Tech Giants Like Facebook, Google Are Building Homes To Assuage Housing Concerns. Will Amazon Do The Same?
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Residents across the country are grappling with a lack of housing stock and spikes in costs of living spurred by high-paying tech giants like Amazon and Facebook dominating their markets.
To help assuage concerns regarding a lack of affordable and workforce housing, major tech players like Facebook, Google and LinkedIn are venturing into real estate to provide their talent with an affordable place to live.
As Seattle continues to watch its housing market surge with the Amazon effect, questions abound about what may happen to the housing market in its future HQ2 location and what steps — if any — Amazon may take to accommodate its 50,000 new employees.
“I have to imagine they would be thinking about providing housing in some way. If you look at cities such as New York or Los Angeles where they have an established multifamily base and have already seen high rent across the past decade or so, in those cases Amazon will be a lot more pressured to act regarding its workforce and affordability,” KIG CRE Data Analytics Associate Jacob Albers said.
A Rapid Rise In Housing Costs
In tech regions like San Francisco, rental costs have increased nearly 50% in less than a decade while home prices have increased 98%, CNBC reports. In Silicon Valley, the cost of living is so high that even people making more than $150K annually can qualify as low-income in some cases.
Seattle witnessed a similar trend after Amazon moved into the area, and while the e-commerce giant has been credited with pumping nearly $40B into Seattle’s economy since 2010, it has also been pinpointed as one of the causes of the housing market's lack of affordability. In the last five years, Seattle home prices have jumped 78%, The Seattle Times reports.
This jump could be faster and even more significant in the city that wins Amazon's second headquarters due to the unprecedented number of employees it hopes to hire.
“It took 20 years of development to get where we are now with Amazon having sent housing and rental prices surging in Seattle, but I think with HQ2 it’ll be a lot faster because Amazon is a known quantity now so that timeline could be cut in half or even a third,” Albers said.
Creating Affordable Housing In Unaffordable Markets
To assuage housing cost concerns, Alphabet, Google’s parent company, is creating modular housing for 300 of its employees at a cost of approximately $30M. Using prefab housing limits construction costs, which means rent can be significantly cheaper than existing housing. Factory OS — the company from which Alphabet will order homes — estimated tenants can save as much as $700/month on rent by living in a prefab home rather than a unit currently on the market, CNBC reports.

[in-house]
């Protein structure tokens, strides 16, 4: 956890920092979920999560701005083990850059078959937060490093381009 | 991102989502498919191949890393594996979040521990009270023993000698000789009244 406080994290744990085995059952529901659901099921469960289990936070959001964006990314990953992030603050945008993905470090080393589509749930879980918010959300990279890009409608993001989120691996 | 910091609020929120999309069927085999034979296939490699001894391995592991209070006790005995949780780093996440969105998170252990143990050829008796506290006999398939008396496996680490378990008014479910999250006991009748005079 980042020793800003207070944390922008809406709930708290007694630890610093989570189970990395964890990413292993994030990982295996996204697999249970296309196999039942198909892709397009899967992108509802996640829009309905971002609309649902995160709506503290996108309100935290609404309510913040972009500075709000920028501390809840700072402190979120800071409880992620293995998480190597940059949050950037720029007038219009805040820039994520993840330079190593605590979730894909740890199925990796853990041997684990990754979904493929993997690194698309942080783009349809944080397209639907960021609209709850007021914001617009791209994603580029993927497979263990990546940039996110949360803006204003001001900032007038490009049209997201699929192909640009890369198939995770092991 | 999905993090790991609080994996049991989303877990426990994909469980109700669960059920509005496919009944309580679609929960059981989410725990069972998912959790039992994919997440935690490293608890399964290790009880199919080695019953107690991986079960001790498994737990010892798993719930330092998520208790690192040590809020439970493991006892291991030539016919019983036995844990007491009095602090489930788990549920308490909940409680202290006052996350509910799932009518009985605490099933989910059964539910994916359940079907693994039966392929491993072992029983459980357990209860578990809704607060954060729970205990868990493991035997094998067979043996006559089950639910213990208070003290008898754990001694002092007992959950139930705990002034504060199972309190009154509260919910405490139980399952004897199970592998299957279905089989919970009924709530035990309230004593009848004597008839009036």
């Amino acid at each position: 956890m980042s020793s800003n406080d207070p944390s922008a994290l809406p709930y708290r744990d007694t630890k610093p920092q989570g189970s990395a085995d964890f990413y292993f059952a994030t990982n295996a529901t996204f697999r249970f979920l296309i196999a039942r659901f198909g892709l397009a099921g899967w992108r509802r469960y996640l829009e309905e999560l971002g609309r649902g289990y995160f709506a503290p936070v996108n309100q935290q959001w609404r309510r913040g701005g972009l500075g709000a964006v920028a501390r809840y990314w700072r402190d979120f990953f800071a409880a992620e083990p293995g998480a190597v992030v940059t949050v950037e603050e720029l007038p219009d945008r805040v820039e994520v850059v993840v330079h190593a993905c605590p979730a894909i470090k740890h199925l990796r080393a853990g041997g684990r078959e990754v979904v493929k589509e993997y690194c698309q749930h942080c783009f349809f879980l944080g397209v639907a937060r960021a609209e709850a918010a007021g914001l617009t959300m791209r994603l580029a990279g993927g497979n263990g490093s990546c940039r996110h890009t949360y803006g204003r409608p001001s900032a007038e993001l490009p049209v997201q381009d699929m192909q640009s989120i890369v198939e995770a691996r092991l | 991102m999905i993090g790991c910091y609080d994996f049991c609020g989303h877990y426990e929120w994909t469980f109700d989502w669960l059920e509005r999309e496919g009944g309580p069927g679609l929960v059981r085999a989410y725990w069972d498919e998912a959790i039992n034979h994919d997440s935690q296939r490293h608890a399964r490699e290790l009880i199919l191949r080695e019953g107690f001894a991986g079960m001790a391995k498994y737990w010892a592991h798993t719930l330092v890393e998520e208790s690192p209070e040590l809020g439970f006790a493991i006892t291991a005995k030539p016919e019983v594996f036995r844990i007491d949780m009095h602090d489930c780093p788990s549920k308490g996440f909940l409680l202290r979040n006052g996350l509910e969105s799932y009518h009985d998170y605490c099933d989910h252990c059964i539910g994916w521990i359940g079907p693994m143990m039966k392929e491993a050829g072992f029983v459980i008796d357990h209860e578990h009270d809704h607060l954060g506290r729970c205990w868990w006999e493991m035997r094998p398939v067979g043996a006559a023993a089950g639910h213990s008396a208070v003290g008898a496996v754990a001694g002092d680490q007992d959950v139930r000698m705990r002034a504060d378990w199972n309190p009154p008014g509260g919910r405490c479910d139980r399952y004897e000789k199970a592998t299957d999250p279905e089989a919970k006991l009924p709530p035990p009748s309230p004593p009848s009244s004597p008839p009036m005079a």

In addition to offices, retail and parks, Google's 3.6M SF Mountain View development will include affordable housing. Approximately 20% of those built on the campus will be priced at below-market rates. The homes will range from studio apartments to three-bedroom units, according to Business Insider.
Facebook has taken a similar stance and recently pledged to develop 1,500 units in Silicon Valley’s Menlo Park area — home to the Facebook campus. Approximately 15% of those units will be designated for affordable housing.
LinkedIn has taken a slightly different approach, but has invested $10M in a project led by Bay Area nonprofit Housing Trust Silicon Valley. The project has since been coined TECH Fund and will work to provide short-term loans to affordable housing developers to incentivize them to quickly purchase property and compete with other developments, according to Business Insider.
Will Amazon Build Housing For Its HQ2 Employees?
The South Lake Union area of Seattle, home to Amazon’s headquarters, was transformed from a post-industrial district to an amenity-rich area ripe with high-rise developments within a decade — a trend that Sharestates CEO and co-founder Allen Shayanfekr said is common when it comes to burgeoning tech areas.
But much like Silicon Valley and San Francisco, with the development and job boom came annual rental increases of approximately $5 more a month for a 650 SF one-bedroom apartment between 2011 and 2015, according to Zillow.
Despite this increase, there has been no move on the part of Amazon to create affordable housing for its staff or residents in the vicinity. Sources told Bisnow the situation could vary for the region that wins HQ2, depending on the size of the city.
“With smaller cities, their infrastructure will really be put to the test. But with larger cities, particularly the ones that are already rent-burdened, it’s just going to exacerbate the income and affordable housing crisis already present in those areas. Those two ends of the spectrum are probably going to be the hardest for local people to be able to cope [with] in terms of the burden they’ll feel on their lives,” Albers said.
This means that whether Amazon ultimately decides to build affordable housing or not, the cities best equipped to deal with the economic change spurred by HQ2 will be the midsize markets.
"Those midsize cities like Chicago and Dallas have a balance between good infrastructure, but don’t necessarily have the rent-burdened issues that larger cities do,” Albers said.
Wherever Amazon chooses, city officials will need to be strategic in their efforts to support residents, Shayanfekr said.
“The city will have to adjust quickly in order to accommodate growing housing needs and support the required infrastructure,” he said.